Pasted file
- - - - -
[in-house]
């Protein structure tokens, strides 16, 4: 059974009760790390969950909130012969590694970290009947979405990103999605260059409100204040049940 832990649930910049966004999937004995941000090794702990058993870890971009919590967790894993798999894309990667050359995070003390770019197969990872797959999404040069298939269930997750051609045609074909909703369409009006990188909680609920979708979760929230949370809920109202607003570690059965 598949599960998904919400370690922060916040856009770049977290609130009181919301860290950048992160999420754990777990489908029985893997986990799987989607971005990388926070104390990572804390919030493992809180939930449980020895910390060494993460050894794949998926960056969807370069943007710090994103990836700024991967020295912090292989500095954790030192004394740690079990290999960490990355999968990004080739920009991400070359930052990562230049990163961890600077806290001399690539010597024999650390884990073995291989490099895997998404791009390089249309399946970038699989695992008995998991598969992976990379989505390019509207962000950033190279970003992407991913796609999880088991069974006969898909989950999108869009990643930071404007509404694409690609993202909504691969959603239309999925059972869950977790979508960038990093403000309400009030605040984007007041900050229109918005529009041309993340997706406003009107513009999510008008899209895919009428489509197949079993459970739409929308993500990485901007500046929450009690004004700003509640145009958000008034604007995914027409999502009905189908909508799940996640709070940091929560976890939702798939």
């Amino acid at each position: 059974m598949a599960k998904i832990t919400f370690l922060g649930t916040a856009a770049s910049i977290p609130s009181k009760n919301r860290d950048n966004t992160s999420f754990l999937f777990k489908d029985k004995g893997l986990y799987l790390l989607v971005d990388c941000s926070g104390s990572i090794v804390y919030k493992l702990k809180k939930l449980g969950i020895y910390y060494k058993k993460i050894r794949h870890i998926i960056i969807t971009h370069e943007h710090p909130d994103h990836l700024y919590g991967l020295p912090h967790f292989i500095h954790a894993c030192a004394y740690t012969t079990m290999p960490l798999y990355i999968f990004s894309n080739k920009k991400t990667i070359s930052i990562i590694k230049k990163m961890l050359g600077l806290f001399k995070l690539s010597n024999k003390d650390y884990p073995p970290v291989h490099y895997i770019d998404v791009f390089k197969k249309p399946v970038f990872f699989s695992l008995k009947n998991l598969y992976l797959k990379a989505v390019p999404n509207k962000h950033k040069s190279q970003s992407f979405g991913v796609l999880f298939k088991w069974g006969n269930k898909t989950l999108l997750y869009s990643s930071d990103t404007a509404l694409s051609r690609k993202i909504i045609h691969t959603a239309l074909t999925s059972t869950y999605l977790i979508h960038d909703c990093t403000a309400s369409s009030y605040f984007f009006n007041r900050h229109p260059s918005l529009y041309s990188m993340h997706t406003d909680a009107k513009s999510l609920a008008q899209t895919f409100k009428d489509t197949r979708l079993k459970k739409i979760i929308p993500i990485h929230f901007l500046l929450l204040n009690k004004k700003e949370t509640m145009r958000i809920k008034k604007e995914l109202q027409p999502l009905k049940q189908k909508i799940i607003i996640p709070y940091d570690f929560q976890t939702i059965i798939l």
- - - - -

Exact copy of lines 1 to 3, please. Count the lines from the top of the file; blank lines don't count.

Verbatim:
[in-house]
């Protein structure tokens, strides 16, 4: 059974009760790390969950909130012969590694970290009947979405990103999605260059409100204040049940 832990649930910049966004999937004995941000090794702990058993870890971009919590967790894993798999894309990667050359995070003390770019197969990872797959999404040069298939269930997750051609045609074909909703369409009006990188909680609920979708979760929230949370809920109202607003570690059965 598949599960998904919400370690922060916040856009770049977290609130009181919301860290950048992160999420754990777990489908029985893997986990799987989607971005990388926070104390990572804390919030493992809180939930449980020895910390060494993460050894794949998926960056969807370069943007710090994103990836700024991967020295912090292989500095954790030192004394740690079990290999960490990355999968990004080739920009991400070359930052990562230049990163961890600077806290001399690539010597024999650390884990073995291989490099895997998404791009390089249309399946970038699989695992008995998991598969992976990379989505390019509207962000950033190279970003992407991913796609999880088991069974006969898909989950999108869009990643930071404007509404694409690609993202909504691969959603239309999925059972869950977790979508960038990093403000309400009030605040984007007041900050229109918005529009041309993340997706406003009107513009999510008008899209895919009428489509197949079993459970739409929308993500990485901007500046929450009690004004700003509640145009958000008034604007995914027409999502009905189908909508799940996640709070940091929560976890939702798939």
């Amino acid at each position: 059974m598949a599960k998904i832990t919400f370690l922060g649930t916040a856009a770049s910049i977290p609130s009181k009760n919301r860290d950048n966004t992160s999420f754990l999937f777990k489908d029985k004995g893997l986990y799987l790390l989607v971005d990388c941000s926070g104390s990572i090794v804390y919030k493992l702990k809180k939930l449980g969950i020895y910390y060494k058993k993460i050894r794949h870890i998926i960056i969807t971009h370069e943007h710090p909130d994103h990836l700024y919590g991967l020295p912090h967790f292989i500095h954790a894993c030192a004394y740690t012969t079990m290999p960490l798999y990355i999968f990004s894309n080739k920009k991400t990667i070359s930052i990562i590694k230049k990163m961890l050359g600077l806290f001399k995070l690539s010597n024999k003390d650390y884990p073995p970290v291989h490099y895997i770019d998404v791009f390089k197969k249309p399946v970038f990872f699989s695992l008995k009947n998991l598969y992976l797959k990379a989505v390019p999404n509207k962000h950033k040069s190279q970003s992407f979405g991913v796609l999880f298939k088991w069974g006969n269930k898909t989950l999108l997750y869009s990643s930071d990103t404007a509404l694409s051609r690609k993202i909504i045609h691969t959603a239309l074909t999925s059972t869950y999605l977790i979508h960038d909703c990093t403000a309400s369409s009030y605040f984007f009006n007041r900050h229109p260059s918005l529009y041309s990188m993340h997706t406003d909680a009107k513009s999510l609920a008008q899209t895919f409100k009428d489509t197949r979708l079993k459970k739409i979760i929308p993500i990485h929230f901007l500046l929450l204040n009690k004004k700003e949370t509640m145009r958000i809920k008034k604007e995914l109202q027409p999502l009905k049940q189908k909508i799940i607003i996640p709070y940091d570690f929560q976890t939702i059965i798939l």